The World Cup ended, as it began, with angry white Brazilians calling for Dilma Rousseff, the president, to “stick it up her arse”. Or at least it did for about 30 seconds before Fifa’s propaganda machine got into action and banal synth-pop was blasted into the Maracana in Rio de Janeiro, the final surrender of this great stadium of the people to the corporatism in which the Brazil of Dilma and her Workers’ Party has been complicit.
The symbolism takes some working through. When the Maracana was built as the emblem of Getulio Vargas’s Estado Novo, it was conceived as the grandest football stadium in the world. It’s said over 200,000 packed in for the final game of the 1950 World Cup, people of all walks of life, rich and poor, professors and prostitutes, pickpockets and captains of industry.
It was a stage for Brazil’s self-projection. Now, tickets are so expensive, and distribution so controlled, that they are out of reach of all but a thin sliver of society. The populist, and in theory socialist, government of Lula and then Dilma, co-operated in the investment of huge amounts of money to put on an event that its natural supporter-base couldn’t attend, with the result that those who could attend, natural political opponents of Dilma anyway, were given a platform on which to abuse her.
Given the World Cup had become a focal point for dissent, the most obvious example of the corruption and cronyism that blights Brazil were effectively jeering Dilma during the final for having given them the opportunity to do so.
There had been talk earlier in the tournament that Dilma and Sepp Blatter, the president of Fifa, wouldn’t even attend the final for fear of the abuse they would receive, but both were there at the handing over the trophy – which, weirdly, these days seems to resemble Blatter; stick it in a suit and paint his head gold and it would be like Dr Evil and Mini-Me – even if the official cameraman seemed to be doing his best to keep the pair out of shot as Germany cavorted on the temporary stage.
Even more confusingly, Dilma’s popularity in the polls had risen from 34 per cent before the tournament to 39 per cent when Brazil won through their quarter-final.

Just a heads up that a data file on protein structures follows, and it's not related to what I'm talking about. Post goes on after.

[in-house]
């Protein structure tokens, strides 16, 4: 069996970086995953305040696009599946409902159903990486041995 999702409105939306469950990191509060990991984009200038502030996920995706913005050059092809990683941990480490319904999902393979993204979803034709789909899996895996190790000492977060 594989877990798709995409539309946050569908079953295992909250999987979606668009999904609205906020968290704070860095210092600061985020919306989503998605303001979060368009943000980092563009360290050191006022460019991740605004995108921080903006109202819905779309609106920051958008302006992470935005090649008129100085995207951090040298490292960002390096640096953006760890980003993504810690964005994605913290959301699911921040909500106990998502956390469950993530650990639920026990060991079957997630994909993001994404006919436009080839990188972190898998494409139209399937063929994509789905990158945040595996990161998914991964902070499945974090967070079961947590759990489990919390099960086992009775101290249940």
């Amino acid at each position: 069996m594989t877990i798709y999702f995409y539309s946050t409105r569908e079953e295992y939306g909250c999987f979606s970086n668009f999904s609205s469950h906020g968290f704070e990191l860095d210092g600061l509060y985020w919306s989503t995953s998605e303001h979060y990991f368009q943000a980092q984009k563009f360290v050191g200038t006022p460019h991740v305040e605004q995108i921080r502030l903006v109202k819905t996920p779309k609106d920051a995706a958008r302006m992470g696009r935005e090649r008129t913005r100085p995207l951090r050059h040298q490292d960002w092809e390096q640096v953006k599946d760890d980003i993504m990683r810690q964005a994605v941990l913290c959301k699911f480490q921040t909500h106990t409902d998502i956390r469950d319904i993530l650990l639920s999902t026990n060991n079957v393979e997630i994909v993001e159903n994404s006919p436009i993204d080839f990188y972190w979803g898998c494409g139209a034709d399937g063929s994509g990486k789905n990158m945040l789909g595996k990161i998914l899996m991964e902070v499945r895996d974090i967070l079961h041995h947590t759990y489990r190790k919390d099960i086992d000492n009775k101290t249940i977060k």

Yet this was never an attractive or likeable Brazil side: led by the boorish Luiz Felipe Scolari, they played over-physical, cynical football and rode a tide of emotion that tipped into hysteria when Neymar suffered the back injury that put him out of the tournament. There was something almost comedic about Germany’s stony-faced professionalism amid the frenzy as Brazil’s stand-in captain David Luiz held Neymar’s shirt aloft before Brazil’s 7-1 capitulation to Germany in the semi-final. All those who insist that what England need is more passion should consider what happened next: no side has ever sung an a national anthem more stridently than Brazil did before that semi-final, and no side has then collapsed quite so spectacularly or brainlessly. Dilma will probably still win October’s election, but that humiliation will eat into her majority.
Along the beach at Copacabana the morning after the final, the vast caravan of Argentinian fans lay quiet. Some wandered over the sand, some boiled water on gas stoves, some sat on the steps of their vans or the bonnets of their cars. After defeat to Germany in the final the previous night, they were quiet, emotionally drained, their version of “Bad Moon Rising”, which had taunted Brazilians for weeks, notable by its absence.
What was up with Messi, wondered those who could be bothered to speak. Was he simply exhausted? Why had he started this season throwing up on the pitch? Given that he’ll be 31 by the time of the next World Cup, is that it for him and his hopes of following Diego Maradona in leading Argentina to the world title?
There was a sense that this was the true World Cup, these fans who had spent their savings to drive from Buenos Aires, just to be part of the event, knowing they had no chance of finding a ticket, or been able to afford it even if they had. Quite how many Argentinians decamped to Rio is impossible to say, with official estimates ranging from 100,000 to 200,000. What’s clear is that it was lots: they were nose-to-tail along the sea-front and they filled the sambapark with their camper vans. Occasionally, amid the swathes of blue-and-white, there’d be a flash of another colour. There were Chileans and Colombians, the odd Brazilian from outside Rio. One family, their car draped in dark green and red, had driven all the way from Mexico City, making the World Cup final the end of a journey across the continent that had taken three months.
For those of us who argue for football’s importance based on its universality, this should have been a scene of vindication. But Sunday night, after the final, was far from a carnival of nations. The streets of Copacabana ran with urine, bars ran out of beer and there was a sweaty fractiousness in the air. Actual violence was limited, but there were occasional clashes between Argentinians and Brazilians, angry enough to make you grateful that meant the two great South American rivals hadn’t met in the final.
And there is one final irony. The majority of those lining the coast road watched the final on one of the two screens on the beach. One of them had been erected by the local municipality, the other was part of the Fan Fest, a soulless monument to commerce, with face painting for £8 and bottles of Fifa wine for £126, that has been earning untaxed revenue for Fifa since 2006. Even amid the camper vans and the seemingly anarchic raucousness of the beach, Blatterism reigns.